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What is a prefabricated partition wall?(1)

Author: Site Editor     Publish Time: 2022-02-04      Origin: Site

When you are planning a DIY job that involves altering or fixing an internal partition wall, it is important to understand its construction. The type of internal partition wall you will find in your house depends to a large extent on the age of the house, but also on whether it has been renovated or altered.


You can discover the type of partition wall, firstly by knocking on it to see if it is hollow or solid, and secondly by testing the drill holes to reveal its internal structure.



Brick partition walls

Older buildings built before the 1930s may have been built with brick as partition walls. Brickwork would be one brick thick, constructed using the stretcher bond method and covered with mortar on both sides. Some brick partition walls may be dry-built, with plasterboard fixed to laths on nails. A normal brick wall (plastered) would be approximately 150mm thick and a brick wall with both sides dry-wired would be approximately 200-220mm thick.

The brick walls usually bear the load and support the joists of the first floor rooms. Some walls will extend all the way up to the ground floor and help carry the load of the roof. Therefore, extra care should be taken before removing or altering any brick partition walls (if in any doubt, consult a structural engineer or a qualified builder).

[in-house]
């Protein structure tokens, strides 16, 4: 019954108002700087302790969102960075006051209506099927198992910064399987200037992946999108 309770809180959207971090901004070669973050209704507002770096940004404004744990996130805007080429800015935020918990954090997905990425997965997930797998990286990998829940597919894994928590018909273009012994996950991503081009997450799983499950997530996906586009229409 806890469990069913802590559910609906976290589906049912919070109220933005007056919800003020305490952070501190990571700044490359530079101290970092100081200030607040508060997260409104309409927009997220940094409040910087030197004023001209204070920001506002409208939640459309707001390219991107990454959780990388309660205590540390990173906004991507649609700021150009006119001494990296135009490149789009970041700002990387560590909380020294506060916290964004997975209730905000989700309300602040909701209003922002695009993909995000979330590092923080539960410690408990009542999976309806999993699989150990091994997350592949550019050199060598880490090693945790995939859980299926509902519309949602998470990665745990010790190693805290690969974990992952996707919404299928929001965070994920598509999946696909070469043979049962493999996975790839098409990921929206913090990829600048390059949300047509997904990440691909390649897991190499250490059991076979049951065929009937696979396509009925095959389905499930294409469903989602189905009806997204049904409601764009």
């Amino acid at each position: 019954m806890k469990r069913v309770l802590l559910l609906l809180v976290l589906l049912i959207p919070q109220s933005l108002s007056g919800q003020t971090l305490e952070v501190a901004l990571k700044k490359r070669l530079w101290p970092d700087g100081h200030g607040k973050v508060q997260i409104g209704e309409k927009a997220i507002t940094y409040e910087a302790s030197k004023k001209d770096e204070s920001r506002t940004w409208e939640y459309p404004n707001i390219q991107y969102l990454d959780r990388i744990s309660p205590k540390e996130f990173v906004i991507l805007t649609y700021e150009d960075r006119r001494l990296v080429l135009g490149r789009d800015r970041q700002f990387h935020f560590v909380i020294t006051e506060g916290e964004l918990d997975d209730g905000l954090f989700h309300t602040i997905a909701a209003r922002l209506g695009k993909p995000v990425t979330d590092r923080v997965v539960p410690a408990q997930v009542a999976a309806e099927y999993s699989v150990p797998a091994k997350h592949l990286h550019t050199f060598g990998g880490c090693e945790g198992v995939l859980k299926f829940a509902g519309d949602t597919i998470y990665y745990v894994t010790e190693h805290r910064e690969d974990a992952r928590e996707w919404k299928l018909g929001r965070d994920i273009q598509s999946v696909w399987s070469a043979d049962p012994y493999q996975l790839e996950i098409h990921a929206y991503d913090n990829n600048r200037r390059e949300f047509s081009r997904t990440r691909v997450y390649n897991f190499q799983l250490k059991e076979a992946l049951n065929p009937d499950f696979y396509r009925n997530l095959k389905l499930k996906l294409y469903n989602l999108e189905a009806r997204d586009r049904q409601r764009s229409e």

Partition walls

From the 1930s onwards, concrete block began to replace brick as the material of choice for load bearing partition walls at ground level. As with brick partitions, block partition walls may extend to the upper floors to support the roof structure. As with brick walls, extra care should be taken when changing or removing block partitions.


Concrete blocks are usually about 100mm thick and are coated with a thin layer of plaster. This means that a plastered block partition wall will be approximately 125 mm thick. Thinner blocks for partitioning can be found, usually only on non-load bearing walls.


If you think you have a brick partition wall or a block partition wall, choose an area for test drilling and then drill three holes in a triangle at a distance of approximately 50mm. This helps to ensure that at least one hole does not go into the mortar. Brick dust is red or yellow, block dust is grey or black.


Stud partition walls

Timber stud partitions are usually constructed using 100 x 50mm sawn timber studs and can be found in houses of all ages, but are only more often found on the ground floor in older houses. Any modern partitions added to older houses are likely to be timber and plasterboard. The attraction of using timber stud partitions is the cost and speed of installation.


Fasten the dowels (wooden nails fixed to the ceiling and floor) between the top and base boards at approximately 400mm intervals. it is usual to nail some smaller lengths of head rest between the nails to stiffen the structure and prevent the nails from warping after construction. Plasterboard, followed by plaster scrapers, or lath and plaster from older houses, is then affixed to the double-headed studs to provide a glossy finish.

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